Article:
In other words for the slight addition of another piece of plastic facilitating a much larger battery than the manufacturer originally supplied, approximately four D cell batteries would give us 10 months of play time from this unit. Conversely an unmodified unit would require around 290 triple A batteries to give the same play time.
That is 72.5 packs of four to a pack of triple A batteries would need to be purchased, after they have been manufactured of course, at an approximate cost to the consumer of £290 based on £4 per pack of four batteries.
Compared to the D cell, sold as a pack of two, two packs required also £4 per pack, resulting in £16 for approximately a 10 month play time.
The consumption has been designed into this product, and I often hark on about commercially designed products, it is designed to fail through normal wear and tear so you will eventually go out and buy something else. The what ever else you buy suffers the same design problems.
What I am saying here its not the electronics that I expect to fail. Its that damned battery door clip. Once that’s gone, there is little support for the USB stick and I can see if your not careful with the unit, it is only a matter of time before the USB begins to be strained in its socket leading to a premature breakdown for the whole unit. As small as it is, its probably beyond economical repair so off it goes to landfill. Off you go to the shops to get something else.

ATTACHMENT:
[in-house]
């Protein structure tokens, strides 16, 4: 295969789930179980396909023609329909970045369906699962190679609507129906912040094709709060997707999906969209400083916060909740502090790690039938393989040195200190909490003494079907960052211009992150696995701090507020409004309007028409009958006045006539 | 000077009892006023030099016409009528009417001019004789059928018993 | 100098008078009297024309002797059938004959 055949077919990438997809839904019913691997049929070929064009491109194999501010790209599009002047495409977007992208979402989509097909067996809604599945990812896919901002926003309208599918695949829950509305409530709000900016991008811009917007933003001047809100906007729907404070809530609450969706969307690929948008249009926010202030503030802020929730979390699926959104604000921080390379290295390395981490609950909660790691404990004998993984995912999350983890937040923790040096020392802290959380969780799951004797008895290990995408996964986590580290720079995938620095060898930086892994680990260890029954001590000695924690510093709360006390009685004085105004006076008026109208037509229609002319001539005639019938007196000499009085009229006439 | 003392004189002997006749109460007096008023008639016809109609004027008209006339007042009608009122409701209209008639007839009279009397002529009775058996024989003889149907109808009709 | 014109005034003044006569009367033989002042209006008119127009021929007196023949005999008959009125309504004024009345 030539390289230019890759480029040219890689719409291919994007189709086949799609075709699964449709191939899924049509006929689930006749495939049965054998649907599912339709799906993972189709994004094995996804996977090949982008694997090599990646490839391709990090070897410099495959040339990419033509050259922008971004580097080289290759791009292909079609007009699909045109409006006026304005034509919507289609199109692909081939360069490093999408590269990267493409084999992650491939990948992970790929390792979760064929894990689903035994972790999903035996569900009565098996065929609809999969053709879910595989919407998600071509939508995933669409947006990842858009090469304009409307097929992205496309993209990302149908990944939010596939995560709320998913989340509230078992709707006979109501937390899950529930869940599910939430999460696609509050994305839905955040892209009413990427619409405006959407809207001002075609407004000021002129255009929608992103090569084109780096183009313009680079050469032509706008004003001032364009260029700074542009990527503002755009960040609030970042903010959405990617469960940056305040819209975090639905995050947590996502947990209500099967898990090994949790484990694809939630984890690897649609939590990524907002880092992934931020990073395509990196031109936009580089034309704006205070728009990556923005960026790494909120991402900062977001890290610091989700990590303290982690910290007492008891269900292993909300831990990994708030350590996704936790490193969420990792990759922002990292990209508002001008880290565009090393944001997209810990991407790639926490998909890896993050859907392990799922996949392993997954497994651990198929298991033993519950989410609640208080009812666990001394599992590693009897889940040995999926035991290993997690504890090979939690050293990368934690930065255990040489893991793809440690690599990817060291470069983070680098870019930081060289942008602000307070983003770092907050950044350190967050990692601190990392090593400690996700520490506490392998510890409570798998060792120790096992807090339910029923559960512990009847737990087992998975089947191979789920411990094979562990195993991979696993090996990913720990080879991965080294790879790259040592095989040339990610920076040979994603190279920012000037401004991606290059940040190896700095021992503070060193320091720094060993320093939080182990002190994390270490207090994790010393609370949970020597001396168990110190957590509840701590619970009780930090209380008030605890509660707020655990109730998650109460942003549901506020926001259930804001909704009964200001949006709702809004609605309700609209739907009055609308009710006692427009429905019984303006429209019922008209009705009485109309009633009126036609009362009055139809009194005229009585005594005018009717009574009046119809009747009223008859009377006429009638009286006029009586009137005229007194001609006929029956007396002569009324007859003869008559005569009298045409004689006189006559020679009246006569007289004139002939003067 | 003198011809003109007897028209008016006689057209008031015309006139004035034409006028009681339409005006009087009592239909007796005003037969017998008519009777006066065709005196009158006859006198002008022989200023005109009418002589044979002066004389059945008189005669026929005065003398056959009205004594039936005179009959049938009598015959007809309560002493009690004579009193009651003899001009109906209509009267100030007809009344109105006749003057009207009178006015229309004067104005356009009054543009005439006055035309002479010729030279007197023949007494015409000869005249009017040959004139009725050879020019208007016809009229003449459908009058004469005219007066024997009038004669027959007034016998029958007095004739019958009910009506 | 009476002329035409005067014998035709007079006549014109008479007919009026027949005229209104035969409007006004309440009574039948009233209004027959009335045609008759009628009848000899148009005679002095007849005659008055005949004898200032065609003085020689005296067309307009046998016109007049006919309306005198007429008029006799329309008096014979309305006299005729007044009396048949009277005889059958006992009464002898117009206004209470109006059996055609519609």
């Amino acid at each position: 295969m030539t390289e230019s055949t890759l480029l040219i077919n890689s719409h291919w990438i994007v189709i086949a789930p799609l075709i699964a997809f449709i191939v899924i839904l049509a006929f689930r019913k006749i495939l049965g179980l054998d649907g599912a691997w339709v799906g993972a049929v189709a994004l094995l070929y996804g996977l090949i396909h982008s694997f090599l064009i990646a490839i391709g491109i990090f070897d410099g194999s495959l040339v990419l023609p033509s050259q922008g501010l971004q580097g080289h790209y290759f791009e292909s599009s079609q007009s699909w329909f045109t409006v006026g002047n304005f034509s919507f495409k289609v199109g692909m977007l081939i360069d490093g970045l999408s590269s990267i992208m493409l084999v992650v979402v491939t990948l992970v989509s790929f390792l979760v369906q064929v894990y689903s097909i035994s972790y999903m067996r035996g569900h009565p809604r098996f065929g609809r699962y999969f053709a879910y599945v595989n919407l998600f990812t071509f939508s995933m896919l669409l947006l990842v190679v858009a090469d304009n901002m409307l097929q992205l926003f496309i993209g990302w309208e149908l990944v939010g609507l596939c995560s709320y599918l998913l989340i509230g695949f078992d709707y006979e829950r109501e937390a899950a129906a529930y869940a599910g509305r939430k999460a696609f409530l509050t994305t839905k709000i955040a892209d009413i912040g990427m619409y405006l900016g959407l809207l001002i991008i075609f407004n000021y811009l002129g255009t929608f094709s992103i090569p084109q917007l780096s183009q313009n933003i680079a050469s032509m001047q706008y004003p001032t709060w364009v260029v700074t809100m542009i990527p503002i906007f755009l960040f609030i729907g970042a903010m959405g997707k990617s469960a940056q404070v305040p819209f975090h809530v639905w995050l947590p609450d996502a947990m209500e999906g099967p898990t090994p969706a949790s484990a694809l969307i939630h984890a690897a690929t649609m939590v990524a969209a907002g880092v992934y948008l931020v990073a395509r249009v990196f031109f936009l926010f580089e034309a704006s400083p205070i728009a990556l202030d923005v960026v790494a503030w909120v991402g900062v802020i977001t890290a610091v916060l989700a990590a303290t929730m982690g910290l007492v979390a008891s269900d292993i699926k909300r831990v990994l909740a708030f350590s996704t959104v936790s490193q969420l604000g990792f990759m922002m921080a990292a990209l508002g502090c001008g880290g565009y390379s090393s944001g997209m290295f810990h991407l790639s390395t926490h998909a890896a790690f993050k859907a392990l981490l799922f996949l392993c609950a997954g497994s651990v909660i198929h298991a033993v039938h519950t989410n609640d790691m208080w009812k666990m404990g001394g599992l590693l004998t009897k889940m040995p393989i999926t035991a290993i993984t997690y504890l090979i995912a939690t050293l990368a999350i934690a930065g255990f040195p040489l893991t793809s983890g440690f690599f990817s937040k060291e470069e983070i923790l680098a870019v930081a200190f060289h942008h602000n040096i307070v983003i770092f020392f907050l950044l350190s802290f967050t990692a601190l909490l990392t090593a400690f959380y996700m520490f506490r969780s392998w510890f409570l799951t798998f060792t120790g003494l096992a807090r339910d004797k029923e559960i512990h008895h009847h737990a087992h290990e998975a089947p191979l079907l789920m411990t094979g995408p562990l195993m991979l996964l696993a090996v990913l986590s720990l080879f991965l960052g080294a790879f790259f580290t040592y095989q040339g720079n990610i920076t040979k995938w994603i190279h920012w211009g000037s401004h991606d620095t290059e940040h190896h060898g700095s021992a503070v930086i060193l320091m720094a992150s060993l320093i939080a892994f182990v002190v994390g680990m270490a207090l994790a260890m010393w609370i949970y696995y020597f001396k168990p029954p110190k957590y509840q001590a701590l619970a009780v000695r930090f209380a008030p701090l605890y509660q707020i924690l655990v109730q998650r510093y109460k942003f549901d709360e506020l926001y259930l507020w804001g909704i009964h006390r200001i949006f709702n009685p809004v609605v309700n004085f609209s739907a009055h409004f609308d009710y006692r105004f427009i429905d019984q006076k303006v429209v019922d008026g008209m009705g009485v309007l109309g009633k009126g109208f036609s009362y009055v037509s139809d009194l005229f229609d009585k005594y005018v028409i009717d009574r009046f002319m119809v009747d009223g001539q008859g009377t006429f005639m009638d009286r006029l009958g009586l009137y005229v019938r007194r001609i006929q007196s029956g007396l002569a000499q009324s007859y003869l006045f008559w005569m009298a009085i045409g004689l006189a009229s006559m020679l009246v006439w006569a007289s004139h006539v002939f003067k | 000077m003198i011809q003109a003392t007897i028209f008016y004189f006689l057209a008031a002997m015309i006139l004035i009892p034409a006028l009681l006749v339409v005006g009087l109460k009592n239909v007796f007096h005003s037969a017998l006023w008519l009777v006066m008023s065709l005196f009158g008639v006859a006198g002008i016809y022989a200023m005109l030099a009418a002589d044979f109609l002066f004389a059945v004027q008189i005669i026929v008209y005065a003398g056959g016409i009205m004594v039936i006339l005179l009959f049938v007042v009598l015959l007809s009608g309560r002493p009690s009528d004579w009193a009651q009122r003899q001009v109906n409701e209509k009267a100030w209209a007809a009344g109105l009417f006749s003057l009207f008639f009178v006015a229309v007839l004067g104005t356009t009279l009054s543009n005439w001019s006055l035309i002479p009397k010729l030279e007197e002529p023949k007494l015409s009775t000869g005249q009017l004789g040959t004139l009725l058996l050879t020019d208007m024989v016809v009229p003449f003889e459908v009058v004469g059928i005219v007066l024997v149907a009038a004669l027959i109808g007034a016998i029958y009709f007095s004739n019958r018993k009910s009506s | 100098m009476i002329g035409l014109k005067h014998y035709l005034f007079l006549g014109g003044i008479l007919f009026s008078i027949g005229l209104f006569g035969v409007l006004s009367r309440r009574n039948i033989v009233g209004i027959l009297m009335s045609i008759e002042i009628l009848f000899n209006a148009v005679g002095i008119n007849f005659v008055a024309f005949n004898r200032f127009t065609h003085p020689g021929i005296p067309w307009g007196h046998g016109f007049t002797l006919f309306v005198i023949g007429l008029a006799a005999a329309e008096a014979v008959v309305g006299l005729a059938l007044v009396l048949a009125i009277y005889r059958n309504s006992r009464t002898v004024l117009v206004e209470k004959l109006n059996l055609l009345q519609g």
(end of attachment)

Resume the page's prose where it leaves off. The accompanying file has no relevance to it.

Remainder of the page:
Meanwhile the battery manufacturers are turning up production for batteries.
I’ve no idea how many of these Muvo’s have been produced around the world, but I begin to hazard a guess the waste output of dead batteries could be more of ‘green’ Co2 issue because of the thousands of Muvo’s that must be around in the field and their consumption of batteries probably outweigh the volume of Co2 production created by Creative Labs for Muvo manufacturing.
Sure the battery manufacturers Co2 output must be higher to reflect the higher demand, but the real problem lays squarely at the product design stage, not with some index of interchangeable and sell-able Co2 production quota vouchers.
I’m sure a politician would say this bureaucratic process would indeed lead to manufacturers re-thinking their product line because it will reduce the cost to them for Co2 production.
From my position here I don’t see it, since Creative are only interest in producing the products, not their battery consumption, while the battery manufacturers are only interested in meeting demand for batteries, not crappy product designs that reduce considerably the demand for their products.
Do you see my point?
It falls between two stalls and the proposed solution by the politicians doesn’t get close to solving the real issue – Capitalism. Capitalism requires Consumerism. Things that are built to last don’t fit too well with Consumerism.